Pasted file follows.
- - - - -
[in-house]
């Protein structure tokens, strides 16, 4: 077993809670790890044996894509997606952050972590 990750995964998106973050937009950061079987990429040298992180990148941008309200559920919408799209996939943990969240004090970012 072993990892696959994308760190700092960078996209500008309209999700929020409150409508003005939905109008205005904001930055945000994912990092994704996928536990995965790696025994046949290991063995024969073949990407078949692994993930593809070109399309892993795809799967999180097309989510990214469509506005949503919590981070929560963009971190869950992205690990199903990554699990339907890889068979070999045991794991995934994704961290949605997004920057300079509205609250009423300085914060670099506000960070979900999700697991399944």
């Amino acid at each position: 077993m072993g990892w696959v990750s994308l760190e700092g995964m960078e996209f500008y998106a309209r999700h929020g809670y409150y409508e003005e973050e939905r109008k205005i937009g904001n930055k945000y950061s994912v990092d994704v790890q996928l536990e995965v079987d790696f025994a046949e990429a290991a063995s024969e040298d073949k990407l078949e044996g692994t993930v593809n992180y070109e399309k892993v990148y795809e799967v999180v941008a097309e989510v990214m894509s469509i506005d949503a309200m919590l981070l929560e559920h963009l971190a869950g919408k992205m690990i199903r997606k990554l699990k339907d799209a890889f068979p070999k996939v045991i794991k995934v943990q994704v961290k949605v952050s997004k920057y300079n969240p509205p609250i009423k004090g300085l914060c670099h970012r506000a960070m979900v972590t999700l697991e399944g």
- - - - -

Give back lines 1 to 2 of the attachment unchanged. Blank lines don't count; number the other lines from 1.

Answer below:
[in-house]
């Protein structure tokens, strides 16, 4: 077993809670790890044996894509997606952050972590 990750995964998106973050937009950061079987990429040298992180990148941008309200559920919408799209996939943990969240004090970012 072993990892696959994308760190700092960078996209500008309209999700929020409150409508003005939905109008205005904001930055945000994912990092994704996928536990995965790696025994046949290991063995024969073949990407078949692994993930593809070109399309892993795809799967999180097309989510990214469509506005949503919590981070929560963009971190869950992205690990199903990554699990339907890889068979070999045991794991995934994704961290949605997004920057300079509205609250009423300085914060670099506000960070979900999700697991399944």